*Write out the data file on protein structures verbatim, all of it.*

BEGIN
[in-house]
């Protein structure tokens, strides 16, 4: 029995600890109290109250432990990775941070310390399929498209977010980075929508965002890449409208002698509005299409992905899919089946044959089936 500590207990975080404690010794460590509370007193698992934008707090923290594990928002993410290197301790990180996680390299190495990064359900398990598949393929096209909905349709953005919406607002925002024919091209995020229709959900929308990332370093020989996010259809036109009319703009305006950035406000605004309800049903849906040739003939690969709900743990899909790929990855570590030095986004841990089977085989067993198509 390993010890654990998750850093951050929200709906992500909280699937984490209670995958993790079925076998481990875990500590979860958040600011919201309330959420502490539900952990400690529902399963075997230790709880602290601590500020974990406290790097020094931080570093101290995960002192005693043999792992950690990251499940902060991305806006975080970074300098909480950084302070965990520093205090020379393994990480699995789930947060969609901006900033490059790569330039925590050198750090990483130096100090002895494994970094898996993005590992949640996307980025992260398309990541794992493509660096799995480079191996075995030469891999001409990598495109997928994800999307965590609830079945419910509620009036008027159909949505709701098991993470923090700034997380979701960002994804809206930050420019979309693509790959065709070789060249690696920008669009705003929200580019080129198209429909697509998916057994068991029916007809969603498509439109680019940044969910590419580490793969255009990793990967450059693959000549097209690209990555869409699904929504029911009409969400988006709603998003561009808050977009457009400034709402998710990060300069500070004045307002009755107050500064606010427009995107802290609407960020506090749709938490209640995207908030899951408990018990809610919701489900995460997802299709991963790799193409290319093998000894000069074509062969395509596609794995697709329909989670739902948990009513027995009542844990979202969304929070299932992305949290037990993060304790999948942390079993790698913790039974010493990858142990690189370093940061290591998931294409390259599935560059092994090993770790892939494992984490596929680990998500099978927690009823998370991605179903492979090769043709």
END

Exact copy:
[in-house]
């Protein structure tokens, strides 16, 4: 029995600890109290109250432990990775941070310390399929498209977010980075929508965002890449409208002698509005299409992905899919089946044959089936 500590207990975080404690010794460590509370007193698992934008707090923290594990928002993410290197301790990180996680390299190495990064359900398990598949393929096209909905349709953005919406607002925002024919091209995020229709959900929308990332370093020989996010259809036109009319703009305006950035406000605004309800049903849906040739003939690969709900743990899909790929990855570590030095986004841990089977085989067993198509 390993010890654990998750850093951050929200709906992500909280699937984490209670995958993790079925076998481990875990500590979860958040600011919201309330959420502490539900952990400690529902399963075997230790709880602290601590500020974990406290790097020094931080570093101290995960002192005693043999792992950690990251499940902060991305806006975080970074300098909480950084302070965990520093205090020379393994990480699995789930947060969609901006900033490059790569330039925590050198750090990483130096100090002895494994970094898996993005590992949640996307980025992260398309990541794992493509660096799995480079191996075995030469891999001409990598495109997928994800999307965590609830079945419910509620009036008027159909949505709701098991993470923090700034997380979701960002994804809206930050420019979309693509790959065709070789060249690696920008669009705003929200580019080129198209429909697509998916057994068991029916007809969603498509439109680019940044969910590419580490793969255009990793990967450059693959000549097209690209990555869409699904929504029911009409969400988006709603998003561009808050977009457009400034709402998710990060300069500070004045307002009755107050500064606010427009995107802290609407960020506090749709938490209640995207908030899951408990018990809610919701489900995460997802299709991963790799193409290319093998000894000069074509062969395509596609794995697709329909989670739902948990009513027995009542844990979202969304929070299932992305949290037990993060304790999948942390079993790698913790039974010493990858142990690189370093940061290591998931294409390259599935560059092994090993770790892939494992984490596929680990998500099978927690009823998370991605179903492979090769043709």